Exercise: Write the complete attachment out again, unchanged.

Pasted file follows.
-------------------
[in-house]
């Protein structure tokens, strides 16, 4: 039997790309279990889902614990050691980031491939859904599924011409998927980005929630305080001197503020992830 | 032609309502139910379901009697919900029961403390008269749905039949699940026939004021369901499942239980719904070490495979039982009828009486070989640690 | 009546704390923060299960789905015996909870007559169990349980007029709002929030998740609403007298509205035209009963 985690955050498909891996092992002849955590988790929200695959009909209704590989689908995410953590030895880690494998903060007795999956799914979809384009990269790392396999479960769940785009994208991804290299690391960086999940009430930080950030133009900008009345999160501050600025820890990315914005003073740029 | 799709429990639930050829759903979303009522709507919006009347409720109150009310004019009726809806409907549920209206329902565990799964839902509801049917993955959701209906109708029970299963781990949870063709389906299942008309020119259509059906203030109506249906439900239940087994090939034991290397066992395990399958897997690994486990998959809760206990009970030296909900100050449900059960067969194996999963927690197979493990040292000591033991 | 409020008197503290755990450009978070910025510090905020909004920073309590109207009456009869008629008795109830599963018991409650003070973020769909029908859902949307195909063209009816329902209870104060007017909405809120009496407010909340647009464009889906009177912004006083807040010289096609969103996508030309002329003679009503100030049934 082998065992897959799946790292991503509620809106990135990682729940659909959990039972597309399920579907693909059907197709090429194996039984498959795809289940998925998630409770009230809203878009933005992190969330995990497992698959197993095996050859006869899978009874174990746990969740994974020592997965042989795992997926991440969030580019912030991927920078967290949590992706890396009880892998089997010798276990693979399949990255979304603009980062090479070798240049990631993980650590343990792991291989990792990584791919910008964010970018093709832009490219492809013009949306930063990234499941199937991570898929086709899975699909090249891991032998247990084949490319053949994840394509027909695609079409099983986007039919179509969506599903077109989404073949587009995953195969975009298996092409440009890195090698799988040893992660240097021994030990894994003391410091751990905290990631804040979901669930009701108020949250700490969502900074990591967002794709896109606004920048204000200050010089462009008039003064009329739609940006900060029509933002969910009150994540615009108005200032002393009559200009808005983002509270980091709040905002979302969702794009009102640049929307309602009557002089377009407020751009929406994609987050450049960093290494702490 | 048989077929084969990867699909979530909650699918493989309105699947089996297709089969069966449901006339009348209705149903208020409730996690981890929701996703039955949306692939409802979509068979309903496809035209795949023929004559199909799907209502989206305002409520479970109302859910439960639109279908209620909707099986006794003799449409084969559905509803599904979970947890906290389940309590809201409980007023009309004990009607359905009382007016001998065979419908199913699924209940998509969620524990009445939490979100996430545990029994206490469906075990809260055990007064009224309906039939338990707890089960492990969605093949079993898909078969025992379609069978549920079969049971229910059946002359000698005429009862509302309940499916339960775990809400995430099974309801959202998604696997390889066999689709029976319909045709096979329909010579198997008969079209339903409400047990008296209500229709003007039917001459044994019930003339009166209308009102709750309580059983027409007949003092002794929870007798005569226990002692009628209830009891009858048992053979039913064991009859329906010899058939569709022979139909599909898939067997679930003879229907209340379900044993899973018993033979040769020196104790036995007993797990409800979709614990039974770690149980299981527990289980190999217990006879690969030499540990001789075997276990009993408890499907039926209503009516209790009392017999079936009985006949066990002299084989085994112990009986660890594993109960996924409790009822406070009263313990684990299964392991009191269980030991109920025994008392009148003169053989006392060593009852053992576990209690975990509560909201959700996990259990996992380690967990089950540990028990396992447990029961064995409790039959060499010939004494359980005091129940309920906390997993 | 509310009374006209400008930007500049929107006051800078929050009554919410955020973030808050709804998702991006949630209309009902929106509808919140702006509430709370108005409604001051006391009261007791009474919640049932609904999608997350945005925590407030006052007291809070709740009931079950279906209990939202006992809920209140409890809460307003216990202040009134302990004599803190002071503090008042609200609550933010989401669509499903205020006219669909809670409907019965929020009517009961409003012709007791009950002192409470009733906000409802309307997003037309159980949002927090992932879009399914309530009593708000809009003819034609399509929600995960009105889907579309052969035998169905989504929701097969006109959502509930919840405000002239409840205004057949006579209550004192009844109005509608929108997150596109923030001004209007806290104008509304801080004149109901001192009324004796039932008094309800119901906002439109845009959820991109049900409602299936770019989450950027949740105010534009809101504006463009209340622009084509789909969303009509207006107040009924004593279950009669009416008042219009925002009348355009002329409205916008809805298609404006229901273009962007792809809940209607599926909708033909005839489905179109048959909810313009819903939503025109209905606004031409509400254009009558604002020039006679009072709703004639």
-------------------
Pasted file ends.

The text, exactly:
[in-house]
């Protein structure tokens, strides 16, 4: 039997790309279990889902614990050691980031491939859904599924011409998927980005929630305080001197503020992830 | 032609309502139910379901009697919900029961403390008269749905039949699940026939004021369901499942239980719904070490495979039982009828009486070989640690 | 009546704390923060299960789905015996909870007559169990349980007029709002929030998740609403007298509205035209009963 985690955050498909891996092992002849955590988790929200695959009909209704590989689908995410953590030895880690494998903060007795999956799914979809384009990269790392396999479960769940785009994208991804290299690391960086999940009430930080950030133009900008009345999160501050600025820890990315914005003073740029 | 799709429990639930050829759903979303009522709507919006009347409720109150009310004019009726809806409907549920209206329902565990799964839902509801049917993955959701209906109708029970299963781990949870063709389906299942008309020119259509059906203030109506249906439900239940087994090939034991290397066992395990399958897997690994486990998959809760206990009970030296909900100050449900059960067969194996999963927690197979493990040292000591033991 | 409020008197503290755990450009978070910025510090905020909004920073309590109207009456009869008629008795109830599963018991409650003070973020769909029908859902949307195909063209009816329902209870104060007017909405809120009496407010909340647009464009889906009177912004006083807040010289096609969103996508030309002329003679009503100030049934 082998065992897959799946790292991503509620809106990135990682729940659909959990039972597309399920579907693909059907197709090429194996039984498959795809289940998925998630409770009230809203878009933005992190969330995990497992698959197993095996050859006869899978009874174990746990969740994974020592997965042989795992997926991440969030580019912030991927920078967290949590992706890396009880892998089997010798276990693979399949990255979304603009980062090479070798240049990631993980650590343990792991291989990792990584791919910008964010970018093709832009490219492809013009949306930063990234499941199937991570898929086709899975699909090249891991032998247990084949490319053949994840394509027909695609079409099983986007039919179509969506599903077109989404073949587009995953195969975009298996092409440009890195090698799988040893992660240097021994030990894994003391410091751990905290990631804040979901669930009701108020949250700490969502900074990591967002794709896109606004920048204000200050010089462009008039003064009329739609940006900060029509933002969910009150994540615009108005200032002393009559200009808005983002509270980091709040905002979302969702794009009102640049929307309602009557002089377009407020751009929406994609987050450049960093290494702490 | 048989077929084969990867699909979530909650699918493989309105699947089996297709089969069966449901006339009348209705149903208020409730996690981890929701996703039955949306692939409802979509068979309903496809035209795949023929004559199909799907209502989206305002409520479970109302859910439960639109279908209620909707099986006794003799449409084969559905509803599904979970947890906290389940309590809201409980007023009309004990009607359905009382007016001998065979419908199913699924209940998509969620524990009445939490979100996430545990029994206490469906075990809260055990007064009224309906039939338990707890089960492990969605093949079993898909078969025992379609069978549920079969049971229910059946002359000698005429009862509302309940499916339960775990809400995430099974309801959202998604696997390889066999689709029976319909045709096979329909010579198997008969079209339903409400047990008296209500229709003007039917001459044994019930003339009166209308009102709750309580059983027409007949003092002794929870007798005569226990002692009628209830009891009858048992053979039913064991009859329906010899058939569709022979139909599909898939067997679930003879229907209340379900044993899973018993033979040769020196104790036995007993797990409800979709614990039974770690149980299981527990289980190999217990006879690969030499540990001789075997276990009993408890499907039926209503009516209790009392017999079936009985006949066990002299084989085994112990009986660890594993109960996924409790009822406070009263313990684990299964392991009191269980030991109920025994008392009148003169053989006392060593009852053992576990209690975990509560909201959700996990259990996992380690967990089950540990028990396992447990029961064995409790039959060499010939004494359980005091129940309920906390997993 | 509310009374006209400008930007500049929107006051800078929050009554919410955020973030808050709804998702991006949630209309009902929106509808919140702006509430709370108005409604001051006391009261007791009474919640049932609904999608997350945005925590407030006052007291809070709740009931079950279906209990939202006992809920209140409890809460307003216990202040009134302990004599803190002071503090008042609200609550933010989401669509499903205020006219669909809670409907019965929020009517009961409003012709007791009950002192409470009733906000409802309307997003037309159980949002927090992932879009399914309530009593708000809009003819034609399509929600995960009105889907579309052969035998169905989504929701097969006109959502509930919840405000002239409840205004057949006579209550004192009844109005509608929108997150596109923030001004209007806290104008509304801080004149109901001192009324004796039932008094309800119901906002439109845009959820991109049900409602299936770019989450950027949740105010534009809101504006463009209340622009084509789909969303009509207006107040009924004593279950009669009416008042219009925002009348355009002329409205916008809805298609404006229901273009962007792809809940209607599926909708033909005839489905179109048959909810313009819903939503025109209905606004031409509400254009009558604002020039006679009072709703004639």